Romans 8:12-17 and Isaiah 6:1-8
doctrine, devotion, discipleship
Trinity Sunday June 3, 2012

Roy W. Howard

Today is Trinity Sunday and that presents a challenge for the preacher. It’s not because a brief sermon is an inadequate form to convey the mystery of Triune God. The sermon alone is an inadequate way to express anything. It is one movement in the whole of worship in which the people of God offer praise and gratitude. The whole dance – music, prayers, silence, song, sermon and the sharing of a common meal – is important. No, the main challenge is to talk about the Trinity at all because it is considered by many to be so obscure as to be irrelevant.

Somewhere along the way, too many Christians adopted the thinking that either the Trinity was impossible to understand and therefore irrelevant, or that the Trinity was irrelevant and therefore unnecessary to understand. In the process, Christians in large numbers, and not a few of them clergy, inhabiting a great many congregations have become in-the-closet quasi-Unitarians who believe in one God – a Kind Higher Power – but have great reservations about Jesus – the en-fleshed Word of God – and even more trouble with the Holy Spirit – the very breath of God permeating creation

I think the error began with the notion that with just enough study can fully comprehend God, the Triune One, who exists as three persons – distinct yet undivided – in a communion of love for one another, overflowing into all creation. Such comprehension is impossible, because God always eludes our grasp.

But there is a different way of knowing the Triune God that is more akin to wonder and adoration, than comprehension. This way of knowing has more in common with poets who teach us to pay attention. In her book, Small Wonders, Barbara Kingsolver, says “I am a scientist who thinks it wise to enter the doors of creation not with a lion-tamer’s whip and chair, but with the reverence humankind has traditionally summoned for entering places of worship: a temple, a mosque, or a cathedral. A sacred grove, as ancient as time.”

Similarly, if we approach God, as with all life, with wonder, faith and adoration, not with a desire to grasp and reduce God into propositions and religious facts, we may begin to live into the richness of the Triune One who loves us, entered into the very flesh of our existence for us and even now sustains us in eternal life.

There have been many attempts to explain the Trinity and many of them are not helpful. One that I enjoy the most is from the 14th century German Christian mystic Meister Eckhart who when asked what is the heart of the Trinity said, somewhat whimsically, “the heart of the Trinity is this: the Father laughed and gave birth to the Son who then laughed back at the Father and gave birth to the Spirit who laughed again and gave birth to all of creation”, including human creatures born to laugh with joy in God and whose destiny it is to give life and laughter to the world.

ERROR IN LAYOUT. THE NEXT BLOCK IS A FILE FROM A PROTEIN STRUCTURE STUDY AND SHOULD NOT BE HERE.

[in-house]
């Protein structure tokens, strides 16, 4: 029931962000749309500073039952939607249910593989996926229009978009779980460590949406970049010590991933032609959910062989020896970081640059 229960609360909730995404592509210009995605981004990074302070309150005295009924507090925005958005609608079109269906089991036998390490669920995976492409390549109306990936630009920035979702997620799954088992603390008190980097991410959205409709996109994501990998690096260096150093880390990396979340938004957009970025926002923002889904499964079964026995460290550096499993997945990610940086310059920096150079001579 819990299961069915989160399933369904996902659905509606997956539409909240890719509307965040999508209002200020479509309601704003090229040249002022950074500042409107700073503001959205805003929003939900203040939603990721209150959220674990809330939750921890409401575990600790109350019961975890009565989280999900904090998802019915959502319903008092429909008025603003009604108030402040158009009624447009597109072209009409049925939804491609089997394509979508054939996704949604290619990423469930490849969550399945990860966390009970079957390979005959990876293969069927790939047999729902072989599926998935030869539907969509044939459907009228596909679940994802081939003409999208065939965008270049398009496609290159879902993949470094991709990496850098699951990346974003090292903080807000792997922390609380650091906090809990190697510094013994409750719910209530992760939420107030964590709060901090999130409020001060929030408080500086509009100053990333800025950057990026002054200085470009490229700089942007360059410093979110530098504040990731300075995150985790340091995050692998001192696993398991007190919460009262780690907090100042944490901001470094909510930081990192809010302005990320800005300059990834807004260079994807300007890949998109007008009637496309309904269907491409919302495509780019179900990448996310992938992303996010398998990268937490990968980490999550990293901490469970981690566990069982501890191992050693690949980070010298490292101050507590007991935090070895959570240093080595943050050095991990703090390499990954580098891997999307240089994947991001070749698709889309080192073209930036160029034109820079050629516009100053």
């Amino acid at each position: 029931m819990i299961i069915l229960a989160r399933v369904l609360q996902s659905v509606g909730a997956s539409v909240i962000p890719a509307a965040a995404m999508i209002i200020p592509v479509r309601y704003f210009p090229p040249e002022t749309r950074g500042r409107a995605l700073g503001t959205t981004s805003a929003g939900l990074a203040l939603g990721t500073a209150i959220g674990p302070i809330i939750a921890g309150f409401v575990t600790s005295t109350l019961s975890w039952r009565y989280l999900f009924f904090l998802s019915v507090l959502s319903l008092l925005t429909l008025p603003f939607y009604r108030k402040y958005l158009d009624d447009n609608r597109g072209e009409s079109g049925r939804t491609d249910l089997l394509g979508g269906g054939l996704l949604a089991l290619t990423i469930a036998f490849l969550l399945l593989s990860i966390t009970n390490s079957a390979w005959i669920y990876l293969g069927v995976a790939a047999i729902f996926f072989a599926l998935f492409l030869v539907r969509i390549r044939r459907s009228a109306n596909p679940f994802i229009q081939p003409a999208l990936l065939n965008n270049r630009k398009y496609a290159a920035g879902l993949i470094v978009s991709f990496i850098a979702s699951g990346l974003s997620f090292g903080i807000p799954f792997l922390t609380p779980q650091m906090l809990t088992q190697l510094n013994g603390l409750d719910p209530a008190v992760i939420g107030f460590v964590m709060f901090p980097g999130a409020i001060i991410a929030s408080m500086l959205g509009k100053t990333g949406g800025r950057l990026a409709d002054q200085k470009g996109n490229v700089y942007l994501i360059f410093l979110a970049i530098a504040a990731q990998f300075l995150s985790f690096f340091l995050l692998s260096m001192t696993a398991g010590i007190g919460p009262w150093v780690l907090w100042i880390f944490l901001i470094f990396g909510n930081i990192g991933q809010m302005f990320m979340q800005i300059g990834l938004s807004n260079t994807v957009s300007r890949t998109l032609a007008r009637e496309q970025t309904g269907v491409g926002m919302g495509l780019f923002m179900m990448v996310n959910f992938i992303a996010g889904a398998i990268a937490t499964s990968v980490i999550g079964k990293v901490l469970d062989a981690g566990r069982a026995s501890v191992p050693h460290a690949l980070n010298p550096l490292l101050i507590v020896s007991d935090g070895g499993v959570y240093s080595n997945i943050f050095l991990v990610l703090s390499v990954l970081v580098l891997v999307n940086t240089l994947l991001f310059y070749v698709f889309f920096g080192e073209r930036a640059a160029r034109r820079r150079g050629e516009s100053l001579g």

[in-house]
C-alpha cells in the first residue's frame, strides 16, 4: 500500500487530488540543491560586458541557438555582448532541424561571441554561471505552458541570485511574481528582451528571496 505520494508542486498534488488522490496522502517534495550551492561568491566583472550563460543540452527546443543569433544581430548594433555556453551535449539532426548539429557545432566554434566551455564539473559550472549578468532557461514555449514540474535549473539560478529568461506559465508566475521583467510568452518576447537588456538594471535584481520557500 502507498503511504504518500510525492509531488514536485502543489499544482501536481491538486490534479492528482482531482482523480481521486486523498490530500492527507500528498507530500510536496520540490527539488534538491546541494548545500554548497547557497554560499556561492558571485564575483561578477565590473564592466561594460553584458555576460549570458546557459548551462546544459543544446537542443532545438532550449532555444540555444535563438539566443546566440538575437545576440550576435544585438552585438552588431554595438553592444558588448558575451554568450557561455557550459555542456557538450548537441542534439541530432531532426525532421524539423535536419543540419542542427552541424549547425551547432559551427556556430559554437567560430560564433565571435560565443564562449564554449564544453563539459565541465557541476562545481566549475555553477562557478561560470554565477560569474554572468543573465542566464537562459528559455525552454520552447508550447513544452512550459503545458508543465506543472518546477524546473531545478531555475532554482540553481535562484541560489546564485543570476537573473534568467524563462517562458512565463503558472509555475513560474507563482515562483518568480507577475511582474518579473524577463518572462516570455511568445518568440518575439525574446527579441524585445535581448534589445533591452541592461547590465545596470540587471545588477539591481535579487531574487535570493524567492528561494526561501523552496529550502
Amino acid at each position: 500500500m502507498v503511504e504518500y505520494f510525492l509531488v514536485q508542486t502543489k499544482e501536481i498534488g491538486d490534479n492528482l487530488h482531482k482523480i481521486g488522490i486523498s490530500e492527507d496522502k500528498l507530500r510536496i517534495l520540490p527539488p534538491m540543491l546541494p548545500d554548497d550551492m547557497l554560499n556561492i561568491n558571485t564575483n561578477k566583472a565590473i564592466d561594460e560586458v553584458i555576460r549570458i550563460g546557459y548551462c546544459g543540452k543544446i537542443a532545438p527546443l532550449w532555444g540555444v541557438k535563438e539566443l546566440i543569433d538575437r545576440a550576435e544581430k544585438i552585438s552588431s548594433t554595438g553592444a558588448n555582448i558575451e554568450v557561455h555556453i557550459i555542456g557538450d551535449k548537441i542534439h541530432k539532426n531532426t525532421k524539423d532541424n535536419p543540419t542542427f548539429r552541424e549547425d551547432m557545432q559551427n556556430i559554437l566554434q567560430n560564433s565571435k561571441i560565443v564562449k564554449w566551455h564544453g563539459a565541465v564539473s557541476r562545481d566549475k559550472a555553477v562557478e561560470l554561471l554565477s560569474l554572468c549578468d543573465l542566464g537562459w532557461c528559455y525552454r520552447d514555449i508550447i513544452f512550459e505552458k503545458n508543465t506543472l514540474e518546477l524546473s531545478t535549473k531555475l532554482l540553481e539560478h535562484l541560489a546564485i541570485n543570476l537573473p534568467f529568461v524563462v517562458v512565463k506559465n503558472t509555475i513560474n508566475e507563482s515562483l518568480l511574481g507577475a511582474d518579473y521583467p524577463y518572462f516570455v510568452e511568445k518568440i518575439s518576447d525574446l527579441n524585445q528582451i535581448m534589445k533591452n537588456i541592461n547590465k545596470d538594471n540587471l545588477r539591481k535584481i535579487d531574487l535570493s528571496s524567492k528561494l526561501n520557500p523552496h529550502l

Saint Paul contrasts the way of the flesh with the way of the Spirit. I want to suggest that the way of the Spirit is the way of wonder. To live in Christ is to live in wonder, to be dazzled gradually by God’s mystery. It is to live openhearted, humble in the face of all that remains necessarily beyond our grasp. After all, if I could grasp God so fully as to relieve all my questions, than what kind of god would this be in the end? Puny indeed. And would become of faith and wonder? Vanquished; squeezed away in my tight grasp.

Some will argue that doctrine of the Trinity was imposed upon the Church by narrow-minded, cranky old men. I disagree. Not that the Church has had its share of narrow-minded, cranky old men; that is certainly true. But they didn’t impose the Trinity on us. The vision of the Trinity came from the experience of people with God and their reading of scripture.

Isaiah caught in the temple with a flaming coal on his lips as the angles sing Holy, Holy, Holy; Saint Paul testifying to the Spirit that unites our very lives in union with Christ; Jesus breathing upon his disciples the Spirit of Truth. This is the witness given in Scripture to the Creator God who comes among us in the flesh and sustains us in the Spirit.

I think those folks had it right who said, the primary purpose of humanity is to praise God and enjoy God forever. (Some of us learned this at an early age, in the form of question and answer. What is the chief end of man? To glorify God and enjoy him forever.) In whatever form, the advice is this same: praise and enjoyment of God are the primary ways we humans are to experience God. Praise and wonder.

Jesus declares all that the Father has is mine. Then he sends the Spirit of truth who in turn speaks all that is truth in Jesus and the Father. And so we see this undivided dance of God whom we experience as a parent’s love, as a Son who accompanies us in forgiveness, and as the Spirit who sustain us in all circumstances. It’s this experience of God that leads to a doctrine, but doctrine is deadly unless it leads to devotion, and devotion is self-indulgence unless it leads to discipleship in the world, living with faith, wonder and joy.

Doctrine leads to devotion that leads to discipleship. This is a Trinitarian way of life that bears witness to the Trinity of love, filled with compassion for the broken, love for the lost, mercy for the fallen, and grace for the sinful. Then we may be ready as the poet says, to “run, rise, and rest” with God.

The truth of love is made visible here at this feast of forgiveness.